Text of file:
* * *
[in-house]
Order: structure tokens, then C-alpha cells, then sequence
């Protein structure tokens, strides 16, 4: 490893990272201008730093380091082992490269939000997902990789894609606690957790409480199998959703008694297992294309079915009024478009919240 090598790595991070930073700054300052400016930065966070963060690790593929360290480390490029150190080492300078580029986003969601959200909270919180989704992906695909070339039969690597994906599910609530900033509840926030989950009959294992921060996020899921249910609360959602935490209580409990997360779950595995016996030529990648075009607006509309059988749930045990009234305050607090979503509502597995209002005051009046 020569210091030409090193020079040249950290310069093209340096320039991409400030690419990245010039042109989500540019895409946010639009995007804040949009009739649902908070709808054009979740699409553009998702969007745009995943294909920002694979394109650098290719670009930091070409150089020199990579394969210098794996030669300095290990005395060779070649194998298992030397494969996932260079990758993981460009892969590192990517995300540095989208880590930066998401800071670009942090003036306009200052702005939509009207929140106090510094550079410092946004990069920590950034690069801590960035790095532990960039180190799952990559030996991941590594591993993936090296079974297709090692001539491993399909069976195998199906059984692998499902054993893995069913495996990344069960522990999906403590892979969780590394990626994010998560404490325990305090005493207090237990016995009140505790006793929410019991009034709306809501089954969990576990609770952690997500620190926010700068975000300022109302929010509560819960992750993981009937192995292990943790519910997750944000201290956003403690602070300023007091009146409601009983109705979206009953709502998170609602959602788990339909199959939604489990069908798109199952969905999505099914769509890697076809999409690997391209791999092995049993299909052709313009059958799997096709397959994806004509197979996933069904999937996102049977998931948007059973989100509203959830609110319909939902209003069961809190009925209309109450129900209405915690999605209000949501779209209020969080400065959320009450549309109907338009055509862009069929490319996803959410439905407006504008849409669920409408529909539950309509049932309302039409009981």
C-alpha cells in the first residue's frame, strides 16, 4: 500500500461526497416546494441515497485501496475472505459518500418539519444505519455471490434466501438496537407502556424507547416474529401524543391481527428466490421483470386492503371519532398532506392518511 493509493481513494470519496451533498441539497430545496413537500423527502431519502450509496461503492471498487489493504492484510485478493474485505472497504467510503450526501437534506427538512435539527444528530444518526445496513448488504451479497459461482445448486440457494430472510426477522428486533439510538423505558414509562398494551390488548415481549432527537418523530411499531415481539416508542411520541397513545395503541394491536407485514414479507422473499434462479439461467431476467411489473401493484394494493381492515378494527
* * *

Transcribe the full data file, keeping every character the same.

[in-house]
Order: structure tokens, then C-alpha cells, then sequence
């Protein structure tokens, strides 16, 4: 490893990272201008730093380091082992490269939000997902990789894609606690957790409480199998959703008694297992294309079915009024478009919240 090598790595991070930073700054300052400016930065966070963060690790593929360290480390490029150190080492300078580029986003969601959200909270919180989704992906695909070339039969690597994906599910609530900033509840926030989950009959294992921060996020899921249910609360959602935490209580409990997360779950595995016996030529990648075009607006509309059988749930045990009234305050607090979503509502597995209002005051009046 020569210091030409090193020079040249950290310069093209340096320039991409400030690419990245010039042109989500540019895409946010639009995007804040949009009739649902908070709808054009979740699409553009998702969007745009995943294909920002694979394109650098290719670009930091070409150089020199990579394969210098794996030669300095290990005395060779070649194998298992030397494969996932260079990758993981460009892969590192990517995300540095989208880590930066998401800071670009942090003036306009200052702005939509009207929140106090510094550079410092946004990069920590950034690069801590960035790095532990960039180190799952990559030996991941590594591993993936090296079974297709090692001539491993399909069976195998199906059984692998499902054993893995069913495996990344069960522990999906403590892979969780590394990626994010998560404490325990305090005493207090237990016995009140505790006793929410019991009034709306809501089954969990576990609770952690997500620190926010700068975000300022109302929010509560819960992750993981009937192995292990943790519910997750944000201290956003403690602070300023007091009146409601009983109705979206009953709502998170609602959602788990339909199959939604489990069908798109199952969905999505099914769509890697076809999409690997391209791999092995049993299909052709313009059958799997096709397959994806004509197979996933069904999937996102049977998931948007059973989100509203959830609110319909939902209003069961809190009925209309109450129900209405915690999605209000949501779209209020969080400065959320009450549309109907338009055509862009069929490319996803959410439905407006504008849409669920409408529909539950309509049932309302039409009981």
C-alpha cells in the first residue's frame, strides 16, 4: 500500500461526497416546494441515497485501496475472505459518500418539519444505519455471490434466501438496537407502556424507547416474529401524543391481527428466490421483470386492503371519532398532506392518511 493509493481513494470519496451533498441539497430545496413537500423527502431519502450509496461503492471498487489493504492484510485478493474485505472497504467510503450526501437534506427538512435539527444528530444518526445496513448488504451479497459461482445448486440457494430472510426477522428486533439510538423505558414509562398494551390488548415481549432527537418523530411499531415481539416508542411520541397513545395503541394491536407485514414479507422473499434462479439461467431476467411489473401493484394494493381492515378494527